Ken Livingstone, London’s mayor, has pledged to match funding for the West End Business Improvement District (BID) if retailers vote for a new term.
Livingstone announced today he will pledge £17m in matched funding for the New West End Company BID if retailers and property owners give the go ahead in December.
The New West End Company, the BID for Oxford Street, Regent Street and Bond Street set up three years ago, will see a £34m boost over the next five years if it is voted in again following a consultation of its business plan this autumn.
Today it has launched its business plan for up to 2013 and highlighted its achievements which includes 1 million shoppers to a traffic-free event, £40m action plan committed for the district, street crime down over 16% and a call for the removal of buses and a transit system for Oxford Street.
A number of high profile retailers have already vocalised their support including Stuart Rose, chief executive of M&S, Charlie Mayfield chairman at John Lewis and Arcadia boss Philip Green.
Stuart Rose, chief executive, Marks & Spencer said: ‘M&S has two flagship stores in the West End and is keen to ensure that its position as a leading national and international shopping destination is enhanced. The New West End Company continues to play a vital role in achieving this and we are fully supportive of its renewal plans.’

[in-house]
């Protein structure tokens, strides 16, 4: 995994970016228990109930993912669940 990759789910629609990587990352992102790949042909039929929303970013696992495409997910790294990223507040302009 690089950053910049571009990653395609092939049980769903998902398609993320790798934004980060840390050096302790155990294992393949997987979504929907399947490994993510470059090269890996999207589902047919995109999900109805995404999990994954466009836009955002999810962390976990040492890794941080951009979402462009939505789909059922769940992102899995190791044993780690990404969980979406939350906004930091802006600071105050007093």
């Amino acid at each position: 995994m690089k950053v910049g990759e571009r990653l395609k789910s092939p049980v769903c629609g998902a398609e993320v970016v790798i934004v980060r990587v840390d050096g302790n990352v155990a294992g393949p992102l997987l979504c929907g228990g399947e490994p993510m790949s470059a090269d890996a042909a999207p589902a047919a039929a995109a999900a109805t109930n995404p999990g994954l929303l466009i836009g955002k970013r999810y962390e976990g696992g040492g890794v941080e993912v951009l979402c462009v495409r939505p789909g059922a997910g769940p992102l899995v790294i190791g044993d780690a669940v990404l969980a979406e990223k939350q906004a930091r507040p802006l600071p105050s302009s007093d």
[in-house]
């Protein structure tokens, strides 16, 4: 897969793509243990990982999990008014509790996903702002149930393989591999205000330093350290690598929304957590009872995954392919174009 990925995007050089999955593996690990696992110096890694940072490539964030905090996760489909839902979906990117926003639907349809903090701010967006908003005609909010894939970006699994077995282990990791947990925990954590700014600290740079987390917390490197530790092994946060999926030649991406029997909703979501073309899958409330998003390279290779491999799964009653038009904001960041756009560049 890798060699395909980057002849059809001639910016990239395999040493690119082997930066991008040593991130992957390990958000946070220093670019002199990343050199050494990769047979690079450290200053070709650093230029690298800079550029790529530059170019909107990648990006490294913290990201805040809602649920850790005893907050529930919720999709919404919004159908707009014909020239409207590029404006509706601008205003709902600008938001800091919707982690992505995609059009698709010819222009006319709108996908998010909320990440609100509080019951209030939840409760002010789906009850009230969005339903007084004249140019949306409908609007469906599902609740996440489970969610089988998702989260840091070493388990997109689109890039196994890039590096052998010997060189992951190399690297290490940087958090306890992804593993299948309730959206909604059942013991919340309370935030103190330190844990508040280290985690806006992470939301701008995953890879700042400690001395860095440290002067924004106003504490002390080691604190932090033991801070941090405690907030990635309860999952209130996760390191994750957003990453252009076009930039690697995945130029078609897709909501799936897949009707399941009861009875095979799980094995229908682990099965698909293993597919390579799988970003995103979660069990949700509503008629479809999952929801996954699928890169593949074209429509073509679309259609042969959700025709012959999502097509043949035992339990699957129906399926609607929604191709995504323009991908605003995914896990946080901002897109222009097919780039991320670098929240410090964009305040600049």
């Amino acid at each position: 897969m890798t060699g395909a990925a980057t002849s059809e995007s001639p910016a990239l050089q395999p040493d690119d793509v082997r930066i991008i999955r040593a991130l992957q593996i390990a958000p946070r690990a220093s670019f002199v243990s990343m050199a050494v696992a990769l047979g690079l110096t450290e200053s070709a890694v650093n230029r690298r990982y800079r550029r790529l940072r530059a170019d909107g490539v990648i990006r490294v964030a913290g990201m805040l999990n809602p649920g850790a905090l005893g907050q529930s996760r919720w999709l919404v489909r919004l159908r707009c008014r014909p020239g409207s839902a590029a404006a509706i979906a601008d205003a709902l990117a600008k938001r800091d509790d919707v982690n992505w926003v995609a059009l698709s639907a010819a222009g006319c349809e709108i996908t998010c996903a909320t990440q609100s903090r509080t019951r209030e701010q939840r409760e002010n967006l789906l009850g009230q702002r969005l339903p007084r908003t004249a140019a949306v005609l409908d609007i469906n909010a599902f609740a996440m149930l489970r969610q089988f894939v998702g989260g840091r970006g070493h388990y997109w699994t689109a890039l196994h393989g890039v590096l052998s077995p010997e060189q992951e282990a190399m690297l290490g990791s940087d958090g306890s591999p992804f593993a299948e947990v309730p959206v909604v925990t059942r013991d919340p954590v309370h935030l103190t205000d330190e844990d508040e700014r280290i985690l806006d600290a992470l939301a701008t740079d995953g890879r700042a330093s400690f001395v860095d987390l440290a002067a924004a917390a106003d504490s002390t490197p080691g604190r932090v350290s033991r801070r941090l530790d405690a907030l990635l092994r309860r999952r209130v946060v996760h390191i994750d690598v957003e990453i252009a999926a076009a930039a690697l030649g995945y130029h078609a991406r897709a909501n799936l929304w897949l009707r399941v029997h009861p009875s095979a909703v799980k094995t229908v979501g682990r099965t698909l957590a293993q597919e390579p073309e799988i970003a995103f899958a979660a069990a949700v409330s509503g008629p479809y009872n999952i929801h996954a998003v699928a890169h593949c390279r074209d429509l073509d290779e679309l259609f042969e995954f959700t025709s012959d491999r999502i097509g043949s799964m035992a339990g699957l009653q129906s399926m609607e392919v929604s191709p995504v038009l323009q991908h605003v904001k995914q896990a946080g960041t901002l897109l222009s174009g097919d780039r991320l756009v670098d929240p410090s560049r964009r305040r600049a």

Arcadia boss Sir Philip Green, said: ‘New West End Company ensures that there is a body that can put significant investment into the West End, targeted directly to the needs of the area and particularly the customers. Great progress is being made to improve Oxford Street and make it a great destination."
Mayor of London, Ken Livingstone said: ‘The West End is one of the world's greatest shopping destinations. It is a magnet for visitors from outside the capital and from abroad, and it is one of the things that makes London the exciting and cosmopolitan city it is. It is essential that we maintain and develop what is the UK's premier retail and leisure area, making sure it remains fit for purpose into the 21st century.’